Be Who You Were Meant To Be Part Two
Read Part One of “Be Who You Were Meant to Be”
4. Fear of the ego. So many people fear that their ego will get too big if they think well of themselves. Oddly enough, the ego is already involved if we’re trying to play small. We’re too worried about how we appear to others. The ego only gets out of hand when we falselybelieve that we’re the center of the universe. That’s exactly the opposite of what happens when we’re being authentic.
5. Afraid of offending others. Having self-worth can only displease those who want to control us. They want us to live our life their way. We can’t please everyone. Pleasing ourselves doesn’t mean that we step on anyone else’s rights. But we are entitled to our choices, opinions and to fulfilling our talents.
6. Fear of others’ jealousy. If others are envious of us, it’s because they have low self-esteem. They’re fearful that they can’t do as well as we can. People who want others to feel as inadequate as they do will do anything to discourage our positive outlook. We can’t do anything about them. Our purpose is to be the best person we can be. Letting them hold us back encourages them to inhibit everyone’s progress.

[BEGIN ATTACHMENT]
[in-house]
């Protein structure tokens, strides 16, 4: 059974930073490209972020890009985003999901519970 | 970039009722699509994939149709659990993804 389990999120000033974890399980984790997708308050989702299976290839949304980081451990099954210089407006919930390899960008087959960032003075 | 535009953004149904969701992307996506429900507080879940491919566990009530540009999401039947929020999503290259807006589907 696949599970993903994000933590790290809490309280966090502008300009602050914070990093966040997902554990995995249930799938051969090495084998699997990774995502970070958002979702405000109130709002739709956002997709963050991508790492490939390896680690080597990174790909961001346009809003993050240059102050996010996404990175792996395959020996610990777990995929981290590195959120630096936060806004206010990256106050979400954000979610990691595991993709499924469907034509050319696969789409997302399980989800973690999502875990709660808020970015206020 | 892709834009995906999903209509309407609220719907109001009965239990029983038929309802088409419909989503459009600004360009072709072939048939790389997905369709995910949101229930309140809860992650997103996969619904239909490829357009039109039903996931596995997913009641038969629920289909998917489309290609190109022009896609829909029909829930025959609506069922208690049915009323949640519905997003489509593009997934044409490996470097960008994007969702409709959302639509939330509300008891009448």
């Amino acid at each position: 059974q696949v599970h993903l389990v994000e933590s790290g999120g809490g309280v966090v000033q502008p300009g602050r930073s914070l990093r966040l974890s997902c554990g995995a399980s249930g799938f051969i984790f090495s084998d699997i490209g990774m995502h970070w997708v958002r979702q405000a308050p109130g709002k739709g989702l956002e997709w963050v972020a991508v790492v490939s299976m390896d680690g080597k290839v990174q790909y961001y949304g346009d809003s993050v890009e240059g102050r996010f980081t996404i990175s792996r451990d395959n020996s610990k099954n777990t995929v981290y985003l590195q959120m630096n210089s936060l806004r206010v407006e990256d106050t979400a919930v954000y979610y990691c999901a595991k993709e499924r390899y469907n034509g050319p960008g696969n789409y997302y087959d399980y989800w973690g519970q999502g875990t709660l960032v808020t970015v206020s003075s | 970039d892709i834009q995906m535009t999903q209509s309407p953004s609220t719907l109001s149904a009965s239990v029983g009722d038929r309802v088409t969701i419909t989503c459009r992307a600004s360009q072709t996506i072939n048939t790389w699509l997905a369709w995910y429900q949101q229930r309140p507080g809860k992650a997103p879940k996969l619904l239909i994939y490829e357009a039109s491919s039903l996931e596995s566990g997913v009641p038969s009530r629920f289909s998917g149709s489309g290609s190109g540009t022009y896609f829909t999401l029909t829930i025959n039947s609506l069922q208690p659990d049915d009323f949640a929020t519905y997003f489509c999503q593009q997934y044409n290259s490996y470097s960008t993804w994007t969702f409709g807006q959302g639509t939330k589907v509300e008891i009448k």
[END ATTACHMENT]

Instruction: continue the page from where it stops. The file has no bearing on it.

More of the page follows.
It all comes down to fear. Both fear of what will happen when we step out of our comfort zone and fear of what other people will think. Restricting our potential doesn’t serve anyone, least of all ourselves. It keeps us helpless and permits others to control our feelings and behaviors.
We have to decide which is more important: to stay safe and continue to feel inadequate, or recognize our worth and be empowered. Marianne Williamson, author and spiritual leader, says, “Your playing small does not serve the world. There is nothing enlightened about shrinking so that other people won’t feel insecure about you.” Being authentic and accepting our greatness notonly benefits us, it allows us to be a role model for others.